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April 15, 2020

Veterinary colleges continue to face diversity, inclusion challenges

Student government at ISU passes bill to censure veterinary college administration
Published on March 25, 2020

Despite efforts to create diverse and inclusive environments within the veterinary profession, including veterinary colleges, there is still room for progress. 

This fact became apparent during a student government meeting in February at Iowa State University, where veterinary students spoke about their experiences involving bias, microaggressions, bigotry, racism, and prejudice at the college or read transcripts from students who could not attend or feared speaking out. The student government passed a bill censuring the College of Veterinary Medicine administration.

Kate Alucard
Kate Alucard, a second-year student at Iowa State University College of Veterinary Medicine, is the ISU student government senator for the veterinary college. “When I first visited ISU CVM, I fell in love with the school. Now that I’ve become a member of the veterinary college, I realize that not everyone gets the luxury of feeling like they belong.” (Courtesy of Kate Alucard)

Read the bill, Senate Resolution 2019-3-011 SR, titled “Censuring the College of Veterinary Medicine Administration,” (PDF) in its entirety.

Dr. Dan Grooms, dean of the veterinary college, said the administration is aware of the issues and has been working on them.

“There is no doubt that what they (the students) have experienced is hurtful to them,” he said. “We are working hard to make sure our students have positive experiences. We want to make the college a more inclusive and welcoming environment for learning and working.”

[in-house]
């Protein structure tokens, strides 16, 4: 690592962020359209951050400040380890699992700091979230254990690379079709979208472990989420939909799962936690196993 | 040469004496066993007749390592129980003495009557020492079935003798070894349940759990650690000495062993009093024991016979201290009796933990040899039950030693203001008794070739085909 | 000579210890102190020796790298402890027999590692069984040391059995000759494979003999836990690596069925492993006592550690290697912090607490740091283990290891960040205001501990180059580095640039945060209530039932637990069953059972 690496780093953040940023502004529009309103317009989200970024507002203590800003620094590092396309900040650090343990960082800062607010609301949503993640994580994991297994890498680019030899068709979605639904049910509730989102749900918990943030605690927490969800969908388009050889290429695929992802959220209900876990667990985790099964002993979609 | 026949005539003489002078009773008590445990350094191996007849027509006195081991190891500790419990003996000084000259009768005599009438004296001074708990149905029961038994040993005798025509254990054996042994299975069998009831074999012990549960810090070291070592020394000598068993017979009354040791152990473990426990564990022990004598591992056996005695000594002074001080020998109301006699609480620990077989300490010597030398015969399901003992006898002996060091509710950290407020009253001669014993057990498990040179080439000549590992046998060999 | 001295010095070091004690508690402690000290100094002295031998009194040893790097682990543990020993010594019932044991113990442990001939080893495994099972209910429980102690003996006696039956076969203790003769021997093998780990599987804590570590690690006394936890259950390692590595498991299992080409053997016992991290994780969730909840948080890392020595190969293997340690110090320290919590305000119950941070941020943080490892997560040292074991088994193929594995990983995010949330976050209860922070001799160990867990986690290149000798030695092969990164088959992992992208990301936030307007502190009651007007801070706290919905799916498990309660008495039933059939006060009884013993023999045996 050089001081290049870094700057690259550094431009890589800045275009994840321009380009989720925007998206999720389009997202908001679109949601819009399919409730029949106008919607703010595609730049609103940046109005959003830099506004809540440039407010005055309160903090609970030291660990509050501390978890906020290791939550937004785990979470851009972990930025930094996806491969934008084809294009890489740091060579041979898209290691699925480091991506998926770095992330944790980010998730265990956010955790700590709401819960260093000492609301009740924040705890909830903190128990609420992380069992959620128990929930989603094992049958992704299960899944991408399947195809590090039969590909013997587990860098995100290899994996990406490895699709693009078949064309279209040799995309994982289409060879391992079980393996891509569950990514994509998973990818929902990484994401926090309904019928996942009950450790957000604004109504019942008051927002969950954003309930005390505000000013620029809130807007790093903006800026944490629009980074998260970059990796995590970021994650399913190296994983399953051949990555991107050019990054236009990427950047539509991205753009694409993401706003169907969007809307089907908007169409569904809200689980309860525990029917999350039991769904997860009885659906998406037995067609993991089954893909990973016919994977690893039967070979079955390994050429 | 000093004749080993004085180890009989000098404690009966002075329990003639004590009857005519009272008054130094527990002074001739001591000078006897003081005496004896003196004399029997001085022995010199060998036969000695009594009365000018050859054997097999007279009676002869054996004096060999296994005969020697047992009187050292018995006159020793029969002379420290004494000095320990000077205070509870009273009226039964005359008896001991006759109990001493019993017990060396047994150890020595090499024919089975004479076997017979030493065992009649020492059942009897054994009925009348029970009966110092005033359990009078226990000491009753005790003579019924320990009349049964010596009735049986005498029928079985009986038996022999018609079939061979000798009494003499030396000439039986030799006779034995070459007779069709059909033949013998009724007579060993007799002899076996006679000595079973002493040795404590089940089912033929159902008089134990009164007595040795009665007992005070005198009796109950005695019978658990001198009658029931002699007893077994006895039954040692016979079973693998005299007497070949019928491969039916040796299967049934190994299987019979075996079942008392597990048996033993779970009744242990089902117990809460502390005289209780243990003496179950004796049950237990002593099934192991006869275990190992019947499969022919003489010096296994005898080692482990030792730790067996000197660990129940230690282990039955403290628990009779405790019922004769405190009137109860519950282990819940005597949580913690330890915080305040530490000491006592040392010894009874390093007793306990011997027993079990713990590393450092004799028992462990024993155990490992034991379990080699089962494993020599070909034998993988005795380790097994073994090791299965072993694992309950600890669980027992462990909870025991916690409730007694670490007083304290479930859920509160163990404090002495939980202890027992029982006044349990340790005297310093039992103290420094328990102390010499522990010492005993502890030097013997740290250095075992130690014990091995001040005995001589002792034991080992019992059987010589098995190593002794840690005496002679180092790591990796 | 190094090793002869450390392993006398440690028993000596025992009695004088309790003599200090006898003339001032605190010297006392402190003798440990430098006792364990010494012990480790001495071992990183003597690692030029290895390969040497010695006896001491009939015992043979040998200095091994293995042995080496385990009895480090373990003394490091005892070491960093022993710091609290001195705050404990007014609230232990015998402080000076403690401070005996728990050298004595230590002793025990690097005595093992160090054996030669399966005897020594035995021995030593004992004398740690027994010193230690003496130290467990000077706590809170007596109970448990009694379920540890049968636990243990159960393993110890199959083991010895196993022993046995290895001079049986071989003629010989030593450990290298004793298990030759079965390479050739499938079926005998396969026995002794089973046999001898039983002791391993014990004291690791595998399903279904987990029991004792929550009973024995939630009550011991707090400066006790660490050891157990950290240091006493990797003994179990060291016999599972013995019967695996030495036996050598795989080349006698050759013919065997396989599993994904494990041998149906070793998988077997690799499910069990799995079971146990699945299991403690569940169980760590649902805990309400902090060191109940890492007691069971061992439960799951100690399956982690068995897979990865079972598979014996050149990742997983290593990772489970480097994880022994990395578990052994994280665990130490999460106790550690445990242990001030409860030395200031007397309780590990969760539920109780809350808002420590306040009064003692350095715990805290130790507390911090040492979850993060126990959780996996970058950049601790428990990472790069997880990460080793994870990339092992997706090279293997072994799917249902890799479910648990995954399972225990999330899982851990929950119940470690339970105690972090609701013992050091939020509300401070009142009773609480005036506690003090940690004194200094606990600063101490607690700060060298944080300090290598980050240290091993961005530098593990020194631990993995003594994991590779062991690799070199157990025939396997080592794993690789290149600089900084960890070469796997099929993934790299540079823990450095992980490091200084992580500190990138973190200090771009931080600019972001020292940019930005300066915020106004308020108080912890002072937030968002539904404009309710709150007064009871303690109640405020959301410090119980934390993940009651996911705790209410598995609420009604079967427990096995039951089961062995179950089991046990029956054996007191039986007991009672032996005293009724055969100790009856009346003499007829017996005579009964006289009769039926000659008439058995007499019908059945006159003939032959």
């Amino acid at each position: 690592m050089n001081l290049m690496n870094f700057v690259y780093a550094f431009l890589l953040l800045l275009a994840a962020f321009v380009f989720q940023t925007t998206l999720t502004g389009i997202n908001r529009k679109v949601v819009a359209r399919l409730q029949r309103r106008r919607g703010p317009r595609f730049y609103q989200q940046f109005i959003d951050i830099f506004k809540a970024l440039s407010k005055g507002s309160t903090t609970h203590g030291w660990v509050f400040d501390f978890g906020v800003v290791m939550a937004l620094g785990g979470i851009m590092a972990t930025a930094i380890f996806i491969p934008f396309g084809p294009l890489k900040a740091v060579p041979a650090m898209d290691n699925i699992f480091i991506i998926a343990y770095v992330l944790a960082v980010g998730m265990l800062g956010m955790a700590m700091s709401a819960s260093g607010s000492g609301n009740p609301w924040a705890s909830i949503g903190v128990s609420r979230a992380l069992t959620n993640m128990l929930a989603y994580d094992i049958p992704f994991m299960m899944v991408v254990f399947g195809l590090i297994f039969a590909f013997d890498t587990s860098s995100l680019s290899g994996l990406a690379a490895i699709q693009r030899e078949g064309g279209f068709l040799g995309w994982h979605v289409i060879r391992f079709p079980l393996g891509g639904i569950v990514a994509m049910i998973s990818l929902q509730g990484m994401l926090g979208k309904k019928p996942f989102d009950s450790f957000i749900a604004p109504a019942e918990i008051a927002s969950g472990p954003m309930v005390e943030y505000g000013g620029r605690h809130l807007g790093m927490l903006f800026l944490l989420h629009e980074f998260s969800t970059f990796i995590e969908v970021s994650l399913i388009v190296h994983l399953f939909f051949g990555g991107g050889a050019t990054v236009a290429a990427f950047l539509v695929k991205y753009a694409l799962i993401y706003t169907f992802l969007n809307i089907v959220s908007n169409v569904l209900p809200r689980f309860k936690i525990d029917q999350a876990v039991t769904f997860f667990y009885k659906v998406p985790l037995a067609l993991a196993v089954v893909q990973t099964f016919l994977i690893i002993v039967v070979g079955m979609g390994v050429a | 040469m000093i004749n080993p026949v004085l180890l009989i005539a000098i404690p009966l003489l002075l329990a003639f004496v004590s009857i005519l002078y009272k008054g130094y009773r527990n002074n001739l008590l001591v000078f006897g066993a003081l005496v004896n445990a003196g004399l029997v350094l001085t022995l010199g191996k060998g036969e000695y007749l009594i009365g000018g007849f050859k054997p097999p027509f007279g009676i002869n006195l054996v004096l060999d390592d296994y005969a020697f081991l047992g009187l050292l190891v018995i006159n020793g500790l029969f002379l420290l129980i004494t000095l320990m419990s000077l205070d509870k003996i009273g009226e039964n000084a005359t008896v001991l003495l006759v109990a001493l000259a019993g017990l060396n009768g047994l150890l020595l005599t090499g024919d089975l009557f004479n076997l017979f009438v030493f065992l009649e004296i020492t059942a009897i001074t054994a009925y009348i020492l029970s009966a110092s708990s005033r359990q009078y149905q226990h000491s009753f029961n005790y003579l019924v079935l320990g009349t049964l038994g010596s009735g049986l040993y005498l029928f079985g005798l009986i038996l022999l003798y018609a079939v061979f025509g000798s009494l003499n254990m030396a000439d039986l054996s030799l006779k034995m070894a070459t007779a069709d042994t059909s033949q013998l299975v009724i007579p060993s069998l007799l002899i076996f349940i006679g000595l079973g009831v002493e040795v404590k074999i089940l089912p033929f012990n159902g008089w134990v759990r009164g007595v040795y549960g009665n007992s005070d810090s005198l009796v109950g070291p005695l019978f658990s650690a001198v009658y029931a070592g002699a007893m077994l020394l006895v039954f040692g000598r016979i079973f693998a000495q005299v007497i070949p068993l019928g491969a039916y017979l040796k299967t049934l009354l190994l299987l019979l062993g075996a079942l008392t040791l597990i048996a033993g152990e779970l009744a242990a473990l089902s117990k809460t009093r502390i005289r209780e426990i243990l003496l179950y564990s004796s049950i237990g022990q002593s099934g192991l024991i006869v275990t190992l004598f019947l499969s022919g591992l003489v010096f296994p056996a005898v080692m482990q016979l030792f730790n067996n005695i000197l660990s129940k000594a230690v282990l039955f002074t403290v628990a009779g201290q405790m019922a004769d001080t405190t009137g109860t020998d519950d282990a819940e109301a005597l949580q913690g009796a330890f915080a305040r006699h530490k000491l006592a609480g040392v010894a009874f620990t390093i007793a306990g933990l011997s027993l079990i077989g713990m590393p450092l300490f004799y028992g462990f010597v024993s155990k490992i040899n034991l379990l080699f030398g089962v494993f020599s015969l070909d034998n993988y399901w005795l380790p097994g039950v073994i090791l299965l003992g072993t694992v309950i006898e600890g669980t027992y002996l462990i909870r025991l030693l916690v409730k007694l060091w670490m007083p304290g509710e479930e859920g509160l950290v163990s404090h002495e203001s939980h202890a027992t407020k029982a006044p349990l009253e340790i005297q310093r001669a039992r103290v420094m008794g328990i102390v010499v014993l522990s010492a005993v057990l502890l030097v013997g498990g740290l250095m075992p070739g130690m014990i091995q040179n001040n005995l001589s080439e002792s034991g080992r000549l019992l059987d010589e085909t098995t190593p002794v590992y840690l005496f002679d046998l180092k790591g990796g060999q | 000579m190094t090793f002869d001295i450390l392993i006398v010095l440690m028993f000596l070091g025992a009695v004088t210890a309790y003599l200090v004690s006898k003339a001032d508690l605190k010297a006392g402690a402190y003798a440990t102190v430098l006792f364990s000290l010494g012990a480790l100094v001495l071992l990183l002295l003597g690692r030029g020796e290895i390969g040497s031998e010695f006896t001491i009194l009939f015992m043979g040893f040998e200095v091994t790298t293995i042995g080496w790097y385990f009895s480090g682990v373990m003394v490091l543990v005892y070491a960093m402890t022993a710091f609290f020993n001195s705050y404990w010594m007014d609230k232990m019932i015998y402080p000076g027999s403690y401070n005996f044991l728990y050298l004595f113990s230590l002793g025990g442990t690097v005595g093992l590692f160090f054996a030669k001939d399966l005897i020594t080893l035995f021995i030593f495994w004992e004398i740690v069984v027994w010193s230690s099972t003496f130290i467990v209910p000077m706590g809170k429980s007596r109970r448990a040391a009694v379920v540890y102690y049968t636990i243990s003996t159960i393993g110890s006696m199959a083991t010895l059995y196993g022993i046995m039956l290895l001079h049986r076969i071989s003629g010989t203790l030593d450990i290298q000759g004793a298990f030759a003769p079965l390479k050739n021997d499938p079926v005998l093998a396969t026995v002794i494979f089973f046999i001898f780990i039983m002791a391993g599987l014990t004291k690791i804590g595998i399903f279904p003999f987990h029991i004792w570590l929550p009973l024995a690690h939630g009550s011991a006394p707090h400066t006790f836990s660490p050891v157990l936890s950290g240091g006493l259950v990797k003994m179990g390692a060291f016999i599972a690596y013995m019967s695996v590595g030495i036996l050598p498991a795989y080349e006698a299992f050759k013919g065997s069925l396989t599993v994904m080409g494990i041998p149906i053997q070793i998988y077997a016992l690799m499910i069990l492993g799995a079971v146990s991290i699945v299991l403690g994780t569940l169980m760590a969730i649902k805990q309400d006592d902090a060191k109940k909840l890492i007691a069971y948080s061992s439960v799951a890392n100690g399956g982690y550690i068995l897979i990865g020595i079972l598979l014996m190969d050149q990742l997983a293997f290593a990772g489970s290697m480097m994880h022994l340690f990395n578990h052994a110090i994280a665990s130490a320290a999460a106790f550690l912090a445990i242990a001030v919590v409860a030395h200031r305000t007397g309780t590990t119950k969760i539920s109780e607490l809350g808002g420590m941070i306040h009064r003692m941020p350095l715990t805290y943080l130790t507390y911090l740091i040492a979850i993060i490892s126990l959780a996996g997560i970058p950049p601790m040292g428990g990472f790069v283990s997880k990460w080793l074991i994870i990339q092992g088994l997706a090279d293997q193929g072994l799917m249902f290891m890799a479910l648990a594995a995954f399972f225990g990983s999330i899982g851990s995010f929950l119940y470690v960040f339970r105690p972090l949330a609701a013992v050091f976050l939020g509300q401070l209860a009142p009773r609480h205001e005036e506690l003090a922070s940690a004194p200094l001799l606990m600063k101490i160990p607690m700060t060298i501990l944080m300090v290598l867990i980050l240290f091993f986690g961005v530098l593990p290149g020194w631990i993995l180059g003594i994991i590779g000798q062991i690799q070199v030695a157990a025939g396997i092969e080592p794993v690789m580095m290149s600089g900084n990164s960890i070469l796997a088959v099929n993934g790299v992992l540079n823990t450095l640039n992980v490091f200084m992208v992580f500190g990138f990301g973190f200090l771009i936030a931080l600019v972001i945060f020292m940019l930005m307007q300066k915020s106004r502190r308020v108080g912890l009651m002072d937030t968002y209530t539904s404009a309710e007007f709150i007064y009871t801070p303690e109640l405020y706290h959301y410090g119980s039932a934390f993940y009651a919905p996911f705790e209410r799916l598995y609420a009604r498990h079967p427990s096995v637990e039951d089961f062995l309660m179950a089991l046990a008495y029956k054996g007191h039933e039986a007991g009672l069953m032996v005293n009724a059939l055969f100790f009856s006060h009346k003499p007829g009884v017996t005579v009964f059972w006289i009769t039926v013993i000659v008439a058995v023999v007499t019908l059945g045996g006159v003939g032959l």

He added that many of the resolutions’ recommendations are already being implemented or had already been implemented; however, some will need to be discussed more broadly with the university.

“It’s a continuous process, and it will always take work,” Dr. Grooms said.

There have been five reported incidents in the 2019-20 academic year, he said, and all the incidents have been investigated and, when a response could be made, responded to.

Greater efforts

The effort to increase diversity and inclusion on veterinary college campuses has largely been led by the Association of American Veterinary Medical Colleges. The organization launched its DiVersity Matters initiative in 2005, in part because of the lack of diversity within the profession. According to the 2018 Bureau of Labor Statistics’ report “Labor Force Characteristics by Race and Ethnicity,” 92.9% of veterinarians in the workforce were white—a decrease of 4.4 percentage points from five years earlier.

A study analyzing the climate at veterinary colleges published in 2018 by the AAVMC shows one in three students reported hearing comments from fellow students related to race, gender identity, sexual orientation, disability, religion, or other demographic characteristics.

Lisa Greenhill, EdD, senior director for institutional research and diversity at the AAVMC, has been at the forefront of this initiative.

“While censure is often interpreted as a stinging rebuke, we can also look at this as a great opportunity for ISU to explore ways to improve diversity, equity, and inclusion efforts across the college community,” Dr. Greenhill said. “AAVMC has a long history of working with its member institutions in a variety of ways, including sharing research and offering training, program development coaching, and evaluation.

“So while it is genuinely awful that students are feeling marginalized, discriminated against, and unheard, the action taken by the student senate creates a unique chance for us to support ISU in being a welcoming and supportive environment where all students, faculty, and staff can thrive.”